I8.378 Joint property
Where the property to be valued consists of a person's share of property held jointly, whether held under a tenancy in common or in beneficial joint tenancy, only that share has to be valued, unless the related property provisions1 apply2.
M owns a half share of a house.
|His share is valued at||£19,000|
|M's daughter owns the other half, similarly valued at||£19,000|
|The value of the house in single ownership would be||£40,000|
|If M gives his half share to his son, the value transferred is||£19,000|
Contrast the position where the other share is related property: see I8.242A Example 1. See also I3.214.
Where the transferor owns one part of the property in his free estate and has an interest in possession in settled property which includes the other half of the property, the property should be valued in its entirety, with one half of the value attributed to each of the interests3. This valuation principle applies even if one of the shares is spouse or civil partner4 exempt or where the settled property is left out of account.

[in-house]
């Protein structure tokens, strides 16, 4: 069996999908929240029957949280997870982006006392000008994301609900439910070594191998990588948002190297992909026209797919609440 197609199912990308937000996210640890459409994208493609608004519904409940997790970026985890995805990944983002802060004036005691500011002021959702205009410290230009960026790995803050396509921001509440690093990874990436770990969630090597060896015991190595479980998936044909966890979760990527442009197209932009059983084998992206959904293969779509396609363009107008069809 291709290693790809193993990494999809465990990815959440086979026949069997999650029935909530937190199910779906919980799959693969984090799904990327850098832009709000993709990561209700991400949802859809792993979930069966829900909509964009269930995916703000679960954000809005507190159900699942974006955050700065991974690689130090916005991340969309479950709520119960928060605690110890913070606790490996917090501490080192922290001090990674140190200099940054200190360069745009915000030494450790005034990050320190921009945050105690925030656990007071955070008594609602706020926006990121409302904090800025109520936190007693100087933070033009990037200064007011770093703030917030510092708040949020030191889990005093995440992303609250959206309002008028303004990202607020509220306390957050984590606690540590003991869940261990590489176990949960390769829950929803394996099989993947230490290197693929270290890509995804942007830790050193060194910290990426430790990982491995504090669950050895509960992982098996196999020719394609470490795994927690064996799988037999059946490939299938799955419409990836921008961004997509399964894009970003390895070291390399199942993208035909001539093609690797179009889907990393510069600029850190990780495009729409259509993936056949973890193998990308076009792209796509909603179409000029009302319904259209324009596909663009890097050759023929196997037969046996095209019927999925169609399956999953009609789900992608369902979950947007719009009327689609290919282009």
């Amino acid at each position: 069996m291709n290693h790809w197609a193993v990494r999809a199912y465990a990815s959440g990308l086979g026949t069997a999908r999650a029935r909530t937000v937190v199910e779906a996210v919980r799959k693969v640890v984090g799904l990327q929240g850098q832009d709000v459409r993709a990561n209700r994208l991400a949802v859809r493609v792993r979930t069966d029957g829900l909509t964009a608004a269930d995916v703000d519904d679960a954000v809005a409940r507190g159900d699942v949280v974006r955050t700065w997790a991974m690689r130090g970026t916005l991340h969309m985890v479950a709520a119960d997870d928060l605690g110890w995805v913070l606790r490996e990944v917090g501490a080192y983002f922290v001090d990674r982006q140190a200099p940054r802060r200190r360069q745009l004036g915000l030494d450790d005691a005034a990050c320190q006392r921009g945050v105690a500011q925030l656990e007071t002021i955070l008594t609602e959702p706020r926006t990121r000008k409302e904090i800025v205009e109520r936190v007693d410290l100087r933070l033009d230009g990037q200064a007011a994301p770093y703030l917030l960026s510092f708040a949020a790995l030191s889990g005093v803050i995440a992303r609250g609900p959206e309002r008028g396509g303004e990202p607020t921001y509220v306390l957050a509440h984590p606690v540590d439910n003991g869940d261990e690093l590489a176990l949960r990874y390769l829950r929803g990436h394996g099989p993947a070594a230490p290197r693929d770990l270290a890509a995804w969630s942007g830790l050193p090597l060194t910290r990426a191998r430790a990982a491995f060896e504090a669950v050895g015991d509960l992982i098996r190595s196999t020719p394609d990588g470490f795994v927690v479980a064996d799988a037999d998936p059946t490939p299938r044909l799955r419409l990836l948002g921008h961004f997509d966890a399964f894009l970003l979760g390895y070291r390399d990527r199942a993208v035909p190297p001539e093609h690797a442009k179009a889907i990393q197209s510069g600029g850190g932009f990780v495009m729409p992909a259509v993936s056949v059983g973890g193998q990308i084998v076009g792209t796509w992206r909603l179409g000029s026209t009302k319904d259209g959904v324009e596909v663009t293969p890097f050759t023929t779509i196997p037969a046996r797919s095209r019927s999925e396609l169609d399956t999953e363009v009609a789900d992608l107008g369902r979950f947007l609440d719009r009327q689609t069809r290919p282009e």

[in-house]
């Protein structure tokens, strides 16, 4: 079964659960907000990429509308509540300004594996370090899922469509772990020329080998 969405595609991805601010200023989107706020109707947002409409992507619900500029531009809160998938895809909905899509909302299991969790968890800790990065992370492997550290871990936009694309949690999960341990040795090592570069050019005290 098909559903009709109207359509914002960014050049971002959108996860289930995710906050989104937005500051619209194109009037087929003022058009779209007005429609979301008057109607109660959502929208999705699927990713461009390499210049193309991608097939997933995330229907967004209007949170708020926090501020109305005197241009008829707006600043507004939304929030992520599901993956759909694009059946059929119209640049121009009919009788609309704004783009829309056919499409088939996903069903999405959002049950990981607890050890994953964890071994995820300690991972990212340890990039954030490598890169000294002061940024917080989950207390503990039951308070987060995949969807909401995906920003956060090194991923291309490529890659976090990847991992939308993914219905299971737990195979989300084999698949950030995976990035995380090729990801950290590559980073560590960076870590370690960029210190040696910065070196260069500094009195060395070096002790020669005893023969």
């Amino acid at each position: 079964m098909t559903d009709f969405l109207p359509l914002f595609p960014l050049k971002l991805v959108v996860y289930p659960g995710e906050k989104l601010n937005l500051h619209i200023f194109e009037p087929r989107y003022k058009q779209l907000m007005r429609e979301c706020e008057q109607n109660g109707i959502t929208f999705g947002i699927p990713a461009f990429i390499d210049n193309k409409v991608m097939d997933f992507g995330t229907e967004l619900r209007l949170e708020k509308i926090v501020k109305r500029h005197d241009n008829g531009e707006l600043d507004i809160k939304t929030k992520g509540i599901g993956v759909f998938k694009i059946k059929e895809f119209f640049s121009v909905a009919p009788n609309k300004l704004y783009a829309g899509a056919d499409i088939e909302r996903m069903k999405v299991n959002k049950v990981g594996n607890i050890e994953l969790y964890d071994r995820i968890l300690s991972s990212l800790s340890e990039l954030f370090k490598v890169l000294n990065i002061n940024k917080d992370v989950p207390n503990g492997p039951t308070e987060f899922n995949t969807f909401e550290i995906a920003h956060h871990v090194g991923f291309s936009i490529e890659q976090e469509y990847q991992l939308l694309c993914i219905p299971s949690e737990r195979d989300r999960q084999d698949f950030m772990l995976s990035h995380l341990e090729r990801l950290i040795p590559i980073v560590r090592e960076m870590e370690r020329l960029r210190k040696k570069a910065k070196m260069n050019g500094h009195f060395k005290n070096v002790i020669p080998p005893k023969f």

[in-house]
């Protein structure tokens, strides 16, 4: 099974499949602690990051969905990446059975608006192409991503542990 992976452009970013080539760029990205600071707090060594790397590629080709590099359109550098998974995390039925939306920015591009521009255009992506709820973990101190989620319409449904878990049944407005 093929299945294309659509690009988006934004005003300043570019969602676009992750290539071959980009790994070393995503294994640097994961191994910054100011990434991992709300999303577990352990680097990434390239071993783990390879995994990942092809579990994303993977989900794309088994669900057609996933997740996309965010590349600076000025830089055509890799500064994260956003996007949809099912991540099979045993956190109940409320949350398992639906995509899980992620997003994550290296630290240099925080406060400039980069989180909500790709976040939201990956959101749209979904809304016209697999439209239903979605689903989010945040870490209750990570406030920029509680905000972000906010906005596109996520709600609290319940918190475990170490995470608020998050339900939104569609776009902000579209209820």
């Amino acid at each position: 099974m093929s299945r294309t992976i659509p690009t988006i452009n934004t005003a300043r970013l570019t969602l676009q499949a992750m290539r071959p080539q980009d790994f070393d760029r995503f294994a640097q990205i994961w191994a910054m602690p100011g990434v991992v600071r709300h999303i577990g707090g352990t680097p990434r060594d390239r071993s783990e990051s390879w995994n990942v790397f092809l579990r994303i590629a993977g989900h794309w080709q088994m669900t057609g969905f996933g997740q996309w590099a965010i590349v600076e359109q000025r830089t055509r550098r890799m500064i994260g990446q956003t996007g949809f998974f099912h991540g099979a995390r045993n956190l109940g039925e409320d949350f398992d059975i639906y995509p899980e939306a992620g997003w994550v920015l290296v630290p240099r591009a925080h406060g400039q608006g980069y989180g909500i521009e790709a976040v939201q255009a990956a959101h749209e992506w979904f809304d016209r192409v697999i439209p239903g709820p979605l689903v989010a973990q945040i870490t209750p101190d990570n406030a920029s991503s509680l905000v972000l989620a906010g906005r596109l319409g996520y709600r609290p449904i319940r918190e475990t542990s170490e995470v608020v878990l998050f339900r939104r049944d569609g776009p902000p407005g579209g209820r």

In England and Wales the value of property which is held jointly or in tenancy in common with someone other than the deceased's spouse or civil partner is reduced and the question of the appropriate deduction to be made has been the subject of decision in three reported cases. In an estate duty case, Cust v IRC5, the Referee decided that a deduction of 5% from half the value